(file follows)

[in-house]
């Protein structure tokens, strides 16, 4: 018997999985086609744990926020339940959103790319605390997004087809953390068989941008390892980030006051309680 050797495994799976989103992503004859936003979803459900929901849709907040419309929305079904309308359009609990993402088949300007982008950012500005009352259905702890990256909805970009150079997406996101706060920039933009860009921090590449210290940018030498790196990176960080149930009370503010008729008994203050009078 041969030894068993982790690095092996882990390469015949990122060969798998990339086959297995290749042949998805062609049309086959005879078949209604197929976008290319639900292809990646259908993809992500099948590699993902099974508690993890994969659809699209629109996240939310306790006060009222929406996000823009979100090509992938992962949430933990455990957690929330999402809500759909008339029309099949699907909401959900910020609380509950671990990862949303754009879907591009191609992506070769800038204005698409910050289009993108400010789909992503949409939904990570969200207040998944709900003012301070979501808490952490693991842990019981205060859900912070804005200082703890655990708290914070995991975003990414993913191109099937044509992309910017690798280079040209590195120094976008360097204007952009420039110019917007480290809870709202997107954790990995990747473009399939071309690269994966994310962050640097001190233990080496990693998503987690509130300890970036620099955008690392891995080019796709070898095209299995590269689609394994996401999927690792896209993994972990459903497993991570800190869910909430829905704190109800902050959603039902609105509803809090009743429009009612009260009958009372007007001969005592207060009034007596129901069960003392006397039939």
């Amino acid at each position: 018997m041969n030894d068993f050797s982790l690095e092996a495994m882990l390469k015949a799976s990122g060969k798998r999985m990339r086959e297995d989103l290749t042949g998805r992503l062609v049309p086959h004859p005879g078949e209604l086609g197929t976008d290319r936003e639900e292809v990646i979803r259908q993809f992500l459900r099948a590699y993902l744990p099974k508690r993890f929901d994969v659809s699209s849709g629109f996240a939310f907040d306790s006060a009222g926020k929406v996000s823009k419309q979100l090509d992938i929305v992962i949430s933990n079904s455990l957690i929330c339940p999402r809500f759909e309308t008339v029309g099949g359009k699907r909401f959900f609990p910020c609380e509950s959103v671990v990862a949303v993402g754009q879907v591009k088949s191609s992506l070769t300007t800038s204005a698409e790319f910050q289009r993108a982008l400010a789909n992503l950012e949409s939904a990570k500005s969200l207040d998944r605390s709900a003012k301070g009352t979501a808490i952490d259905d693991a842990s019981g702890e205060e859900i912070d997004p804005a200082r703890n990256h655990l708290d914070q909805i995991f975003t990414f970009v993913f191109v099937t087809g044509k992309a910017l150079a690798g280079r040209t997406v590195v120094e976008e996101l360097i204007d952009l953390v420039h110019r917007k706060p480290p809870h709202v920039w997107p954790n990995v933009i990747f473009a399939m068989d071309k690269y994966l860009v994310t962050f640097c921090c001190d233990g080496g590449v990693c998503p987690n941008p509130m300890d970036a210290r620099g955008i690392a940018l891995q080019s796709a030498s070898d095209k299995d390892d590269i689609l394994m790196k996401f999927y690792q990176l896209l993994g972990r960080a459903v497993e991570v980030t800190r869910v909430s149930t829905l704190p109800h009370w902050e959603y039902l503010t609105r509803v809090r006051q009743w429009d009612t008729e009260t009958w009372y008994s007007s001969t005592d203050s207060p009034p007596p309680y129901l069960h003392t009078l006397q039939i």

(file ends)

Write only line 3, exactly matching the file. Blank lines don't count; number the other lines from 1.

């Amino acid at each position: 018997m041969n030894d068993f050797s982790l690095e092996a495994m882990l390469k015949a799976s990122g060969k798998r999985m990339r086959e297995d989103l290749t042949g998805r992503l062609v049309p086959h004859p005879g078949e209604l086609g197929t976008d290319r936003e639900e292809v990646i979803r259908q993809f992500l459900r099948a590699y993902l744990p099974k508690r993890f929901d994969v659809s699209s849709g629109f996240a939310f907040d306790s006060a009222g926020k929406v996000s823009k419309q979100l090509d992938i929305v992962i949430s933990n079904s455990l957690i929330c339940p999402r809500f759909e309308t008339v029309g099949g359009k699907r909401f959900f609990p910020c609380e509950s959103v671990v990862a949303v993402g754009q879907v591009k088949s191609s992506l070769t300007t800038s204005a698409e790319f910050q289009r993108a982008l400010a789909n992503l950012e949409s939904a990570k500005s969200l207040d998944r605390s709900a003012k301070g009352t979501a808490i952490d259905d693991a842990s019981g702890e205060e859900i912070d997004p804005a200082r703890n990256h655990l708290d914070q909805i995991f975003t990414f970009v993913f191109v099937t087809g044509k992309a910017l150079a690798g280079r040209t997406v590195v120094e976008e996101l360097i204007d952009l953390v420039h110019r917007k706060p480290p809870h709202v920039w997107p954790n990995v933009i990747f473009a399939m068989d071309k690269y994966l860009v994310t962050f640097c921090c001190d233990g080496g590449v990693c998503p987690n941008p509130m300890d970036a210290r620099g955008i690392a940018l891995q080019s796709a030498s070898d095209k299995d390892d590269i689609l394994m790196k996401f999927y690792q990176l896209l993994g972990r960080a459903v497993e991570v980030t800190r869910v909430s149930t829905l704190p109800h009370w902050e959603y039902l503010t609105r509803v809090r006051q009743w429009d009612t008729e009260t009958w009372y008994s007007s001969t005592d203050s207060p009034p007596p309680y129901l069960h003392t009078l006397q039939i």